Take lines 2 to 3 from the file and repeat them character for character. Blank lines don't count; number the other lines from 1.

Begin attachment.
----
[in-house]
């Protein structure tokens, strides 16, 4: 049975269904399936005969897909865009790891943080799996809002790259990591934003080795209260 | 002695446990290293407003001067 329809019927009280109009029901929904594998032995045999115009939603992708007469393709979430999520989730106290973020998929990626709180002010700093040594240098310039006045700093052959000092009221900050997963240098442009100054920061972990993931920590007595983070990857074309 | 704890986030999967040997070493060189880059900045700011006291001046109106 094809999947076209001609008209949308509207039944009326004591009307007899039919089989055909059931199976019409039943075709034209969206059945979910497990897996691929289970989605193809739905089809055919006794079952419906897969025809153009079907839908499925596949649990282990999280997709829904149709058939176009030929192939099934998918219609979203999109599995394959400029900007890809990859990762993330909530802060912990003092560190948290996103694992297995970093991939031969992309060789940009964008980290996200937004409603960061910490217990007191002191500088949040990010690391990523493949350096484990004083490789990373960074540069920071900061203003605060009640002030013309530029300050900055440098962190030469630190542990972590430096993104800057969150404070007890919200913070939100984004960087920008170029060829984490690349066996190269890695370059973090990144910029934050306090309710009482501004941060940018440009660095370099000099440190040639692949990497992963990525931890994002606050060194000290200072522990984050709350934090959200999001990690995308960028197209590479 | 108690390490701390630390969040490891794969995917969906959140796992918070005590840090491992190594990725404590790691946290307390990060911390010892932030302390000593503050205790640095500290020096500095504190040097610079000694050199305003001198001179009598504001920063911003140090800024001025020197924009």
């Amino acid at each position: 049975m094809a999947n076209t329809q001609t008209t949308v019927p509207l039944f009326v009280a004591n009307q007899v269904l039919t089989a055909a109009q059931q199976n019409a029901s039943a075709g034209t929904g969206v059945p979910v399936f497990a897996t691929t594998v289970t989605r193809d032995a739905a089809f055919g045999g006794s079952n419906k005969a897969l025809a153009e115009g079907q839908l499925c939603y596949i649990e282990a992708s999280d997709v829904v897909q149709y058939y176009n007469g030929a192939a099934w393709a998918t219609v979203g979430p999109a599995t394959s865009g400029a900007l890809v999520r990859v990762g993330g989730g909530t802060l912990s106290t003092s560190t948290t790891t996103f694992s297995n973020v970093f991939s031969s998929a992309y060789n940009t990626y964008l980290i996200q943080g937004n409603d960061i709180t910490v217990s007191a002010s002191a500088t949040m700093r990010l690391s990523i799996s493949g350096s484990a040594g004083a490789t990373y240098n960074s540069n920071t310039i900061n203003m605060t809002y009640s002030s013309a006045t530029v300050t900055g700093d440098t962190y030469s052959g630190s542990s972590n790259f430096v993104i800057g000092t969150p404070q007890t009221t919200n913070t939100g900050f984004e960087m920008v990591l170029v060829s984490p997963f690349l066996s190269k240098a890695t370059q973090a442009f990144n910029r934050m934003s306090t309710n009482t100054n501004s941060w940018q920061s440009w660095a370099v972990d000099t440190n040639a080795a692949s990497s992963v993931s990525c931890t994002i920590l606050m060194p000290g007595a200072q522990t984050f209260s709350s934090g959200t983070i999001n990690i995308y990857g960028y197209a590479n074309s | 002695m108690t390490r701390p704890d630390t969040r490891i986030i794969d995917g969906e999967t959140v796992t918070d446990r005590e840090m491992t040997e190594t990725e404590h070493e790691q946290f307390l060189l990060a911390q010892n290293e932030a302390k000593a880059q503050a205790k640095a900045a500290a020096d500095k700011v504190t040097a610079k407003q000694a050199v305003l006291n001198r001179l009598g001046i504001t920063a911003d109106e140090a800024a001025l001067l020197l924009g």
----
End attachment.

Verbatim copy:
């Protein structure tokens, strides 16, 4: 049975269904399936005969897909865009790891943080799996809002790259990591934003080795209260 | 002695446990290293407003001067 329809019927009280109009029901929904594998032995045999115009939603992708007469393709979430999520989730106290973020998929990626709180002010700093040594240098310039006045700093052959000092009221900050997963240098442009100054920061972990993931920590007595983070990857074309 | 704890986030999967040997070493060189880059900045700011006291001046109106 094809999947076209001609008209949308509207039944009326004591009307007899039919089989055909059931199976019409039943075709034209969206059945979910497990897996691929289970989605193809739905089809055919006794079952419906897969025809153009079907839908499925596949649990282990999280997709829904149709058939176009030929192939099934998918219609979203999109599995394959400029900007890809990859990762993330909530802060912990003092560190948290996103694992297995970093991939031969992309060789940009964008980290996200937004409603960061910490217990007191002191500088949040990010690391990523493949350096484990004083490789990373960074540069920071900061203003605060009640002030013309530029300050900055440098962190030469630190542990972590430096993104800057969150404070007890919200913070939100984004960087920008170029060829984490690349066996190269890695370059973090990144910029934050306090309710009482501004941060940018440009660095370099000099440190040639692949990497992963990525931890994002606050060194000290200072522990984050709350934090959200999001990690995308960028197209590479 | 108690390490701390630390969040490891794969995917969906959140796992918070005590840090491992190594990725404590790691946290307390990060911390010892932030302390000593503050205790640095500290020096500095504190040097610079000694050199305003001198001179009598504001920063911003140090800024001025020197924009």
């Amino acid at each position: 049975m094809a999947n076209t329809q001609t008209t949308v019927p509207l039944f009326v009280a004591n009307q007899v269904l039919t089989a055909a109009q059931q199976n019409a029901s039943a075709g034209t929904g969206v059945p979910v399936f497990a897996t691929t594998v289970t989605r193809d032995a739905a089809f055919g045999g006794s079952n419906k005969a897969l025809a153009e115009g079907q839908l499925c939603y596949i649990e282990a992708s999280d997709v829904v897909q149709y058939y176009n007469g030929a192939a099934w393709a998918t219609v979203g979430p999109a599995t394959s865009g400029a900007l890809v999520r990859v990762g993330g989730g909530t802060l912990s106290t003092s560190t948290t790891t996103f694992s297995n973020v970093f991939s031969s998929a992309y060789n940009t990626y964008l980290i996200q943080g937004n409603d960061i709180t910490v217990s007191a002010s002191a500088t949040m700093r990010l690391s990523i799996s493949g350096s484990a040594g004083a490789t990373y240098n960074s540069n920071t310039i900061n203003m605060t809002y009640s002030s013309a006045t530029v300050t900055g700093d440098t962190y030469s052959g630190s542990s972590n790259f430096v993104i800057g000092t969150p404070q007890t009221t919200n913070t939100g900050f984004e960087m920008v990591l170029v060829s984490p997963f690349l066996s190269k240098a890695t370059q973090a442009f990144n910029r934050m934003s306090t309710n009482t100054n501004s941060w940018q920061s440009w660095a370099v972990d000099t440190n040639a080795a692949s990497s992963v993931s990525c931890t994002i920590l606050m060194p000290g007595a200072q522990t984050f209260s709350s934090g959200t983070i999001n990690i995308y990857g960028y197209a590479n074309s | 002695m108690t390490r701390p704890d630390t969040r490891i986030i794969d995917g969906e999967t959140v796992t918070d446990r005590e840090m491992t040997e190594t990725e404590h070493e790691q946290f307390l060189l990060a911390q010892n290293e932030a302390k000593a880059q503050a205790k640095a900045a500290a020096d500095k700011v504190t040097a610079k407003q000694a050199v305003l006291n001198r001179l009598g001046i504001t920063a911003d109106e140090a800024a001025l001067l020197l924009g």